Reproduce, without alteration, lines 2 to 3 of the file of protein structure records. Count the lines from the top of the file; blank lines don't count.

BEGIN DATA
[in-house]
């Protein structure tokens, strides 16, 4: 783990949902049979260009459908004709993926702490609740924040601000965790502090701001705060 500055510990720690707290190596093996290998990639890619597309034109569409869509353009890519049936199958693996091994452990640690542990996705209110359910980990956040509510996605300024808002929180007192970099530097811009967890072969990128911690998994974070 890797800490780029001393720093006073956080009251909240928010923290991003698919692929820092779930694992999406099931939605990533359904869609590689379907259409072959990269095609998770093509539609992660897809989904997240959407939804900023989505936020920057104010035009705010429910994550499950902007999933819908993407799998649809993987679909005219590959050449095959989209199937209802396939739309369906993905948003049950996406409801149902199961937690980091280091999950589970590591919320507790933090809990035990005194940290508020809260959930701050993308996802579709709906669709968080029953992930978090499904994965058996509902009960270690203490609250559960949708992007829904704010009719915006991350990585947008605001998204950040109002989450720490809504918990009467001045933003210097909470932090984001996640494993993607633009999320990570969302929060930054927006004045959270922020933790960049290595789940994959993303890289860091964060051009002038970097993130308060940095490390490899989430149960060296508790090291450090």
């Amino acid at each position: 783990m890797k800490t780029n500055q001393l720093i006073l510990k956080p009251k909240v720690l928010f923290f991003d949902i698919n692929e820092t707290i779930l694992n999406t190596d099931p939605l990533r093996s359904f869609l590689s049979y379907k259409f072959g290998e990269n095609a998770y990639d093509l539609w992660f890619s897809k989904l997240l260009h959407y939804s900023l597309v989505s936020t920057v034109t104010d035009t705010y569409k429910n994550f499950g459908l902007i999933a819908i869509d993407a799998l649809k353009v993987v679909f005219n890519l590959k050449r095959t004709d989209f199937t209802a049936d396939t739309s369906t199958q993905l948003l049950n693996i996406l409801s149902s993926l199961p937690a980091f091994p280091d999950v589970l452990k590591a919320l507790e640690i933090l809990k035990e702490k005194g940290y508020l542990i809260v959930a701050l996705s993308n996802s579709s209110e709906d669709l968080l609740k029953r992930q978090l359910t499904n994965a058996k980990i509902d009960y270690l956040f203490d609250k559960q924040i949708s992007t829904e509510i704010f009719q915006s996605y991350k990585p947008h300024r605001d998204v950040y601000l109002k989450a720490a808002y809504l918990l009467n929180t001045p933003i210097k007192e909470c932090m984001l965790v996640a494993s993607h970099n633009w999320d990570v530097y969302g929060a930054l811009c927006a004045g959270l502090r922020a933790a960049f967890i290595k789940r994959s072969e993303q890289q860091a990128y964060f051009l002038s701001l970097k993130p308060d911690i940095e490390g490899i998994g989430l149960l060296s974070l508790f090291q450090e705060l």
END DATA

């Protein structure tokens, strides 16, 4: 783990949902049979260009459908004709993926702490609740924040601000965790502090701001705060 500055510990720690707290190596093996290998990639890619597309034109569409869509353009890519049936199958693996091994452990640690542990996705209110359910980990956040509510996605300024808002929180007192970099530097811009967890072969990128911690998994974070 890797800490780029001393720093006073956080009251909240928010923290991003698919692929820092779930694992999406099931939605990533359904869609590689379907259409072959990269095609998770093509539609992660897809989904997240959407939804900023989505936020920057104010035009705010429910994550499950902007999933819908993407799998649809993987679909005219590959050449095959989209199937209802396939739309369906993905948003049950996406409801149902199961937690980091280091999950589970590591919320507790933090809990035990005194940290508020809260959930701050993308996802579709709906669709968080029953992930978090499904994965058996509902009960270690203490609250559960949708992007829904704010009719915006991350990585947008605001998204950040109002989450720490809504918990009467001045933003210097909470932090984001996640494993993607633009999320990570969302929060930054927006004045959270922020933790960049290595789940994959993303890289860091964060051009002038970097993130308060940095490390490899989430149960060296508790090291450090």
């Amino acid at each position: 783990m890797k800490t780029n500055q001393l720093i006073l510990k956080p009251k909240v720690l928010f923290f991003d949902i698919n692929e820092t707290i779930l694992n999406t190596d099931p939605l990533r093996s359904f869609l590689s049979y379907k259409f072959g290998e990269n095609a998770y990639d093509l539609w992660f890619s897809k989904l997240l260009h959407y939804s900023l597309v989505s936020t920057v034109t104010d035009t705010y569409k429910n994550f499950g459908l902007i999933a819908i869509d993407a799998l649809k353009v993987v679909f005219n890519l590959k050449r095959t004709d989209f199937t209802a049936d396939t739309s369906t199958q993905l948003l049950n693996i996406l409801s149902s993926l199961p937690a980091f091994p280091d999950v589970l452990k590591a919320l507790e640690i933090l809990k035990e702490k005194g940290y508020l542990i809260v959930a701050l996705s993308n996802s579709s209110e709906d669709l968080l609740k029953r992930q978090l359910t499904n994965a058996k980990i509902d009960y270690l956040f203490d609250k559960q924040i949708s992007t829904e509510i704010f009719q915006s996605y991350k990585p947008h300024r605001d998204v950040y601000l109002k989450a720490a808002y809504l918990l009467n929180t001045p933003i210097k007192e909470c932090m984001l965790v996640a494993s993607h970099n633009w999320d990570v530097y969302g929060a930054l811009c927006a004045g959270l502090r922020a933790a960049f967890i290595k789940r994959s072969e993303q890289q860091a990128y964060f051009l002038s701001l970097k993130p308060d911690i940095e490390g490899i998994g989430l149960l060296s974070l508790f090291q450090e705060l």